thebookwheel | Nov 30, 2014 |
For Christmas, I ordered an mp3 player (Library of Classics) that was pre-loaded with 100 works of classic literature in an audio format. Each work is in the public domain and is read by amateurs, so the quality of the presentation is hit or miss. After sampling about a dozen more well-known offerings, I was left to select those with which I was less familiar. That is how I came across Babbitt by Sinclair Lewis.

George Babbitt is a middle aged real estate broker, living in the fictional city of Zenith, somewhere in the Midwest in the year 1920. George is upper middle class, conservative, a pillar of the community, if just a notch below the upper crust. He belongs to a variety of service organizations and men’s clubs. He has a wife of 25 years and three children at home.

The first three quarters of the book is taken up with explaining just how “normal” and “routine” George’s life actually is. Were it not for the insight into 1920s everyday life, it would be hopelessly boring. As it is, it is only bearable. It is only near the end of the story that George begins to wander from the straight and narrow, undergoing a mid-life crisis of sorts. The consequences of George’s “walk on the wild side” are moderately entertaining. ( )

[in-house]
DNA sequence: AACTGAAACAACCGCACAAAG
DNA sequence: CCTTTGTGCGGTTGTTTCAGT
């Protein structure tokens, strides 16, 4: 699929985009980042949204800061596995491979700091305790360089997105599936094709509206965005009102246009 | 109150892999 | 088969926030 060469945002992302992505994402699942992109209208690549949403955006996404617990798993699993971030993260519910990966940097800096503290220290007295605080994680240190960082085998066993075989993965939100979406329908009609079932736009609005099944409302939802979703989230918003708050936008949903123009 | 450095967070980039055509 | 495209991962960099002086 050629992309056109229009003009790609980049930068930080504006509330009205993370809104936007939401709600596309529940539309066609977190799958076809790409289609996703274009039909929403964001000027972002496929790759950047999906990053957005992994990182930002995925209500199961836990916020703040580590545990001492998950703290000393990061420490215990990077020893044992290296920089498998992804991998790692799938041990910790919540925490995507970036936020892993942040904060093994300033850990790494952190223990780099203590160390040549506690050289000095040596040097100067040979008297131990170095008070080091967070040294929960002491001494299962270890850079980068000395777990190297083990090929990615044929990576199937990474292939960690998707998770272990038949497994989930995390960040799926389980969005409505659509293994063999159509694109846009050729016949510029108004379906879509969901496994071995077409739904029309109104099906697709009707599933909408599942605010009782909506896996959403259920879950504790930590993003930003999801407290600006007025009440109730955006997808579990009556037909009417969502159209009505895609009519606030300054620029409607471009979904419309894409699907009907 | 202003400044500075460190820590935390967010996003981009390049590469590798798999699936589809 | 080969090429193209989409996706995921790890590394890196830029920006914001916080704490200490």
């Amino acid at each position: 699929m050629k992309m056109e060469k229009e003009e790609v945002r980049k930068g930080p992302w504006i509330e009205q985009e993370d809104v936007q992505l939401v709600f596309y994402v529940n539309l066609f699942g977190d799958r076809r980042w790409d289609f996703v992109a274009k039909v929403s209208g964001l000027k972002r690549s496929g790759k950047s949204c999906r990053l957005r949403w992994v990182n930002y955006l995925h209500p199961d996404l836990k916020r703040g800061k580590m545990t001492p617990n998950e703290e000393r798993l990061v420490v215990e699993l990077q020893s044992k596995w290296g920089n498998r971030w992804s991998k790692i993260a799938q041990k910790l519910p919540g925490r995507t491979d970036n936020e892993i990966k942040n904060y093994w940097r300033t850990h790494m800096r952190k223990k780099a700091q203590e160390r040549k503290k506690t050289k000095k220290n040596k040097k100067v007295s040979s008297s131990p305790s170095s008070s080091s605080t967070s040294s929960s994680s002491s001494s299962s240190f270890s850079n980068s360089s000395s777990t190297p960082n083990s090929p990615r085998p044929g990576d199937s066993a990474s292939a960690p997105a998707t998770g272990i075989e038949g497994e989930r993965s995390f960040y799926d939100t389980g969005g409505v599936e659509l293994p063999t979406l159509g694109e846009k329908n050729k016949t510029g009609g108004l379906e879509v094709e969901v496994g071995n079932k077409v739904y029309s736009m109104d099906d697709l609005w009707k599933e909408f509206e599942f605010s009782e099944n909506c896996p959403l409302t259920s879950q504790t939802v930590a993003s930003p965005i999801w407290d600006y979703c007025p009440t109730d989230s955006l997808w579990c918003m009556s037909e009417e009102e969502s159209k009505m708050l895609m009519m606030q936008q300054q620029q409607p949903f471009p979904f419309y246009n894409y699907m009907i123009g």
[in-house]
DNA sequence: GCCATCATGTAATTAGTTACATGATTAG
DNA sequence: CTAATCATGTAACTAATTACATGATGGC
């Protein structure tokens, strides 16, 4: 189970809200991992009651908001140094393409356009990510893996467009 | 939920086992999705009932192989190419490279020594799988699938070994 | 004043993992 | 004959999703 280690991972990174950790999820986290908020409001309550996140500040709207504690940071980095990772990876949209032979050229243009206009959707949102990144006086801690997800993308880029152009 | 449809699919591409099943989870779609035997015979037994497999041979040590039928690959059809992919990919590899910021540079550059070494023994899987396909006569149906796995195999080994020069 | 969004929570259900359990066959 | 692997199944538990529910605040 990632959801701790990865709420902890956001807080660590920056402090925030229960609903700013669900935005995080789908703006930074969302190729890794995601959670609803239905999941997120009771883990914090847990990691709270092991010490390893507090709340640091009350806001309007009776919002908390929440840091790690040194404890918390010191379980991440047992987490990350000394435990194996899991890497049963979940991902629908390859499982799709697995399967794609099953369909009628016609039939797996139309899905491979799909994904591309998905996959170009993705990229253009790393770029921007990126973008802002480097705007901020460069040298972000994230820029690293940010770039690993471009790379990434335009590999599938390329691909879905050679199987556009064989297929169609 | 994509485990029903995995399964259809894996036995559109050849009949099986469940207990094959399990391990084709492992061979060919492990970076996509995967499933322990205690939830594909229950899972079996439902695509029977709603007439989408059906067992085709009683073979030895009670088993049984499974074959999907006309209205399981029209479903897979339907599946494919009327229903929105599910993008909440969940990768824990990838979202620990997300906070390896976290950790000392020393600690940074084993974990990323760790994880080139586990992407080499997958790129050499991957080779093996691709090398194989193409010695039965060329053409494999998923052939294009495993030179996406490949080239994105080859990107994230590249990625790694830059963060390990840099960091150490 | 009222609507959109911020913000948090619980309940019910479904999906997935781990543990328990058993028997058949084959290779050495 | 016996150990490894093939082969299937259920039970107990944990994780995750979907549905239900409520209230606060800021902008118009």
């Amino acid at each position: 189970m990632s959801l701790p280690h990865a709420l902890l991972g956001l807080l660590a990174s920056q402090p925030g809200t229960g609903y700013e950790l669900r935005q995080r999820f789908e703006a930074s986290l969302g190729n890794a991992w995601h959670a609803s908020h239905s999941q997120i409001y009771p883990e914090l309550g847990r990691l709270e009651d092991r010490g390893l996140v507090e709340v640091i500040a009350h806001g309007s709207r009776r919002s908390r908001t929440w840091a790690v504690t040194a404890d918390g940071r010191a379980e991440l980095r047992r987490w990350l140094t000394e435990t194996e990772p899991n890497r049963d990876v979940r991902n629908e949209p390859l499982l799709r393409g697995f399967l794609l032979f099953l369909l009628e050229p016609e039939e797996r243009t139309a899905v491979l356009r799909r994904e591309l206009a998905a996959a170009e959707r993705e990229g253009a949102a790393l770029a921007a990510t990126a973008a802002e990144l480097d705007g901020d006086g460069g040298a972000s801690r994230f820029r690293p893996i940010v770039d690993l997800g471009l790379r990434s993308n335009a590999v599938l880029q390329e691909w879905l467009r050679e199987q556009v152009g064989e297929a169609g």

santhony | Aug 20, 2014 |
Lewis nos apresenta com mestria a sociedade do americano médio através de Babbitt, que é um pequeno negociante da década de 20. Ele é a figura real do burguês-padrão: seus pensamentos são ingênuos e conservadores, suas análises sobre os mais diversos assuntos são superficiais, seus desejos estão sempre a favor de sua vaidade e suas atitudes comerciais tem o objetivo altruísta de promover o progresso de sua cidade.